One of Baker’s big dreams is, by that centennial season, to have a robust digital database with a full profile of each of the roughly 27,000 people paid to play, coach, officiate or administrate in the NFL.
“The goal for the 100th anniversary is to have something where every guy who ever played can come in and call it up, or call it up online,” Baker said. “Then his grandchildren’s grandchildren can say, ‘He did this in the NFL.’ Even more importantly, ‘This is what he believed. This is who he was. This is his voice.’ ”
Baker is big on establishing traditions. He travels from city to city during the NFL season, presenting updated rings to Hall of Famers during halftime ceremonies and allowing them to bask in the applause of a full stadium yet again. He has participated in outreach programs in the U.S. and abroad, with New England Patriots owner Robert Kraft bringing Baker and 18 Hall of Fame players to Israel in June, and another group of Hall of Famers traveling to Italy for an audience with the pope.
Then there’s “the knock,” a tradition Baker started during Super Bowl week, when Hall of Fame hopefuls are informed they have been voted into Canton by Baker knocking on their hotel room doors. It used to be that the 18 finalists stayed home during the voting and learned of the outcome either by a call or by watching on TV.
“Now we bring all 18 guys to the Super Bowl,” Baker said. “It’s difficult for the guys who don’t make it. It’s still a spectacular honor to be a finalist, but these are the most competitive people in the world. …
“Then I go knock on the doors. It’s always a situation where the turn-down service has knocked, or somebody else, so until they really kind of see it or hear it, they’re never quite sure. You see a lot of people crying when they get in.”
For Baker, his own knock came four years ago when he was contacted by a headhunting firm to gauge his interest in running the Canton institution. He was flattered but didn’t intend to take the job. He was overseeing the development of an integrated healthcare village in Nevada and wasn’t planning to leave … until he mentioned it to his wife, Colleen.
“I forwarded her the email and said, ‘Guess what happened today,’ and then I erased it,” he said. “She called me about 15 minutes later and said, ‘Hey, we’re going to go do this.’ I said, ‘Sweetheart, I already told them no.’ And she said, ‘You can call them back.’”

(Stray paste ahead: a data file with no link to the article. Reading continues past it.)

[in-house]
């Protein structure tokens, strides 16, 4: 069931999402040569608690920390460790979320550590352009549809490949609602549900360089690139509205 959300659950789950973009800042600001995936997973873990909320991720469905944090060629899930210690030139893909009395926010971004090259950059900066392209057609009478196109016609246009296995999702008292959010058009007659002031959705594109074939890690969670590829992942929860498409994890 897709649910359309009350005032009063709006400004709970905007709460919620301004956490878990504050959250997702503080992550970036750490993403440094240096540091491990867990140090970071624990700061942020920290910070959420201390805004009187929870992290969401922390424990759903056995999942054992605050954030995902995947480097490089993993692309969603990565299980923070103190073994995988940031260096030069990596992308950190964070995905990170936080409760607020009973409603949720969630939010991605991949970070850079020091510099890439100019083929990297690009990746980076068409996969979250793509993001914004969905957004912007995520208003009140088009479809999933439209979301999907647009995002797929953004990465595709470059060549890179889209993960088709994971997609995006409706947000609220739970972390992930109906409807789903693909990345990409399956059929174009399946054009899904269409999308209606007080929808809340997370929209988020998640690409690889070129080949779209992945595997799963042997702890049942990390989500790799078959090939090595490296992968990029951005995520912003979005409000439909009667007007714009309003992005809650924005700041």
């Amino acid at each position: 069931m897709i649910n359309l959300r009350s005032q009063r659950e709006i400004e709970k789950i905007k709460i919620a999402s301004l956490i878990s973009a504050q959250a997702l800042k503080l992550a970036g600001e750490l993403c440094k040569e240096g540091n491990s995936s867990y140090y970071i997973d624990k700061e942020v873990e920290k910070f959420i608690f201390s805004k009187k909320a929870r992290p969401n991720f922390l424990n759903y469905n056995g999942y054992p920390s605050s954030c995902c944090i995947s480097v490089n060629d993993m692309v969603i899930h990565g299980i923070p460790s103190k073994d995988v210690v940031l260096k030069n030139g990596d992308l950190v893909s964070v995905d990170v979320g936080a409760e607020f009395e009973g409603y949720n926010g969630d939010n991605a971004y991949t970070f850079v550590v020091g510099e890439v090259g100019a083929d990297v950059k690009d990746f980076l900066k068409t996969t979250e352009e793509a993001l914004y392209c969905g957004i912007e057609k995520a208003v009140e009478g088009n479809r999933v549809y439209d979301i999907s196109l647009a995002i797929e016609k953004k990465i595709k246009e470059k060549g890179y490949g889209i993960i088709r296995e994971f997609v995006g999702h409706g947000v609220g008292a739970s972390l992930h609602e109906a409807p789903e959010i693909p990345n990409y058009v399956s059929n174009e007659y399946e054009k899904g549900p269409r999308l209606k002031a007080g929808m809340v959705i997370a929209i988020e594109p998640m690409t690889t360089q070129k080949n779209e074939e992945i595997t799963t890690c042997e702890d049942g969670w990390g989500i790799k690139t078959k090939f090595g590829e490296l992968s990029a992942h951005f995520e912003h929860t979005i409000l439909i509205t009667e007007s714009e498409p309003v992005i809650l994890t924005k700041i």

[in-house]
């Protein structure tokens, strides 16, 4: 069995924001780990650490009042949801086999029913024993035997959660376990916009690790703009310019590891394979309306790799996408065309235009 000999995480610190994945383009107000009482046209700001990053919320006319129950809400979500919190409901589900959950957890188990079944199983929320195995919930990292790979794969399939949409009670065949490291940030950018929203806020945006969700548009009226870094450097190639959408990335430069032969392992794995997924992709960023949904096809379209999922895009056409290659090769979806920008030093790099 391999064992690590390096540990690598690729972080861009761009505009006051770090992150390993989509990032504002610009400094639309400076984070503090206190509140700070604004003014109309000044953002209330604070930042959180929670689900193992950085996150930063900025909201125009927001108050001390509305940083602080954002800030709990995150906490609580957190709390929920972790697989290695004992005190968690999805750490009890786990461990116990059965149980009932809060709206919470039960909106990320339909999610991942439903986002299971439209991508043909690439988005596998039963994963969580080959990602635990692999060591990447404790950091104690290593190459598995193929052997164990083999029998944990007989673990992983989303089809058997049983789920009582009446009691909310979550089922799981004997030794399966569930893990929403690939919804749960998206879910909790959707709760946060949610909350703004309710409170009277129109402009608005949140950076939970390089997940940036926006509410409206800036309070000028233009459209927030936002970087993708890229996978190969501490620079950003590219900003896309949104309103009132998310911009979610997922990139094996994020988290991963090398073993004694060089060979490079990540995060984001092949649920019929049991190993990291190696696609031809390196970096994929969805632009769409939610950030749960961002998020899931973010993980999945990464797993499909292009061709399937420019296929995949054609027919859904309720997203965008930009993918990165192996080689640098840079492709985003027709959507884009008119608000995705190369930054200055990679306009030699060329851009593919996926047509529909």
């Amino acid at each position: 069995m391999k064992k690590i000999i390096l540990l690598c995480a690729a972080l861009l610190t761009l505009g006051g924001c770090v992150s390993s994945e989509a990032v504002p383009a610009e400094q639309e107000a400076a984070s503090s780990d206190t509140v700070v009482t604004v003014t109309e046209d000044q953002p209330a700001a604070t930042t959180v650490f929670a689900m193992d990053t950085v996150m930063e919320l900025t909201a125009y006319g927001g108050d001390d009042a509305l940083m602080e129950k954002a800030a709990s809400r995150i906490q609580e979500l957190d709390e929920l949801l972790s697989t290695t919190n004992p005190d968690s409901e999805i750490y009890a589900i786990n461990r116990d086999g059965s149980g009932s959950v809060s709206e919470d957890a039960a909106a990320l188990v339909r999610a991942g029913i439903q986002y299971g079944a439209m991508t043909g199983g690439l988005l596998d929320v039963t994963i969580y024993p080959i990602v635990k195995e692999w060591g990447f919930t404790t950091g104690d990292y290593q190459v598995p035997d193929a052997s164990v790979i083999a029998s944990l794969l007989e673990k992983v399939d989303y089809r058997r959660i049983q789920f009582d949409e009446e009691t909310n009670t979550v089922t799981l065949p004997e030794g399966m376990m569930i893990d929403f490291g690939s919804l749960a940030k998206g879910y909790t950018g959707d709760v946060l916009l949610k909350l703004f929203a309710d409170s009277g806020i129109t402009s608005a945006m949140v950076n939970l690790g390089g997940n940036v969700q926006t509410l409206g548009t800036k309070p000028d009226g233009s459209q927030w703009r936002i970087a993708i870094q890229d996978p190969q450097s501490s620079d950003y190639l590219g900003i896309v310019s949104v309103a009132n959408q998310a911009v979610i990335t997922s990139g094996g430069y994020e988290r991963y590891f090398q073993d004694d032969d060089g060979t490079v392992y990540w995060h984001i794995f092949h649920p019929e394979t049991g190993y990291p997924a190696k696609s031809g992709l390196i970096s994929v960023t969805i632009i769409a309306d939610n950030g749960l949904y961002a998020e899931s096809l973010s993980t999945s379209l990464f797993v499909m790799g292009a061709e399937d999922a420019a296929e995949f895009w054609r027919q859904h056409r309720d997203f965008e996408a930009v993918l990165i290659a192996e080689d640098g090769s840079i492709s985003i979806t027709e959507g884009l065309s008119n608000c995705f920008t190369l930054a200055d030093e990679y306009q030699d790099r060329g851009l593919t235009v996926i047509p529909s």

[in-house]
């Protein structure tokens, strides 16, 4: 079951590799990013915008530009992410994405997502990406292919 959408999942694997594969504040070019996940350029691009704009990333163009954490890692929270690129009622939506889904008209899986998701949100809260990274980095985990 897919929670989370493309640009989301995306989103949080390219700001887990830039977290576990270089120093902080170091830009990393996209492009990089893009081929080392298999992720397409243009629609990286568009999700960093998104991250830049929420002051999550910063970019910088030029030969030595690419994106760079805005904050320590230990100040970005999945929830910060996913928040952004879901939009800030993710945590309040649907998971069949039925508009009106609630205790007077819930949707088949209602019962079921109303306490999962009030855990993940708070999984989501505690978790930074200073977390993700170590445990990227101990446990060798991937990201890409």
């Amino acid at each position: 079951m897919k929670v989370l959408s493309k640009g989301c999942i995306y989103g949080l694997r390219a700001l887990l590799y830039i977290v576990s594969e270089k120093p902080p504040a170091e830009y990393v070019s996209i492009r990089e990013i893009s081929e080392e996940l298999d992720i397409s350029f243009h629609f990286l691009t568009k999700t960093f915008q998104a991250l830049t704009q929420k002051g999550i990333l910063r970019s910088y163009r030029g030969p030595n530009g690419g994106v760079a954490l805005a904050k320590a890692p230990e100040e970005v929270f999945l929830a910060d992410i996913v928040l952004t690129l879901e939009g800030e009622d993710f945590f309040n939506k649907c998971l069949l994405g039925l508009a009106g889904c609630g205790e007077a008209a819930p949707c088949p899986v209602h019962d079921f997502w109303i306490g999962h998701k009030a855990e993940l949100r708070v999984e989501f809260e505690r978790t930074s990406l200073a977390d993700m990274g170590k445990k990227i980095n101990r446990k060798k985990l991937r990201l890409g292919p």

Baker has had his share of challenges in the job, none more daunting than the one a year ago when, because congealed paint had made the field unplayable, he had to cancel the Hall of Fame game less than two hours before kickoff.
That led to a class-action lawsuit seeking $5 million in damages on behalf of fans who had tickets to the planned game between the Indianapolis Colts and Green Bay Packers.
“We apologize to those fans, and we’ve tried to make it right with as many of them as we possibly can,” Baker said. “We’re going to make sure that never happens again. But, yeah, that was a tough time.”
When he thinks about how much longer he wants to do this job, Baker often recalls a memory of his father’s work ethic.
“My dad wasn’t a very sophisticated guy, and he couldn’t read or write and he worked at the lumberyard,” he said. “One day he’s 64 years old — he’s my age — and he’s still working at the lumberyard. It’s dirty, hard, filthy work.
“He takes his shirt off and he kind of collapses into his chair. I was a college kid then, and I was worried about him. I said, ‘Dad, are you all right?’ And he said, ‘Oh, son,’ and he got this slow smile across his face and said, ‘We moved a lot of lumber today.’”
Forty years later, his son moves it by the ton.
DAVE BAKER, right, is president of the Pro Football Hall of Fame, a job that puts him in touch with enshrinees such as former Steelers great Jerome Bettis.
DAVE BAKER was at the center of a controversy last year when the Hall of Fame game had to be canceled.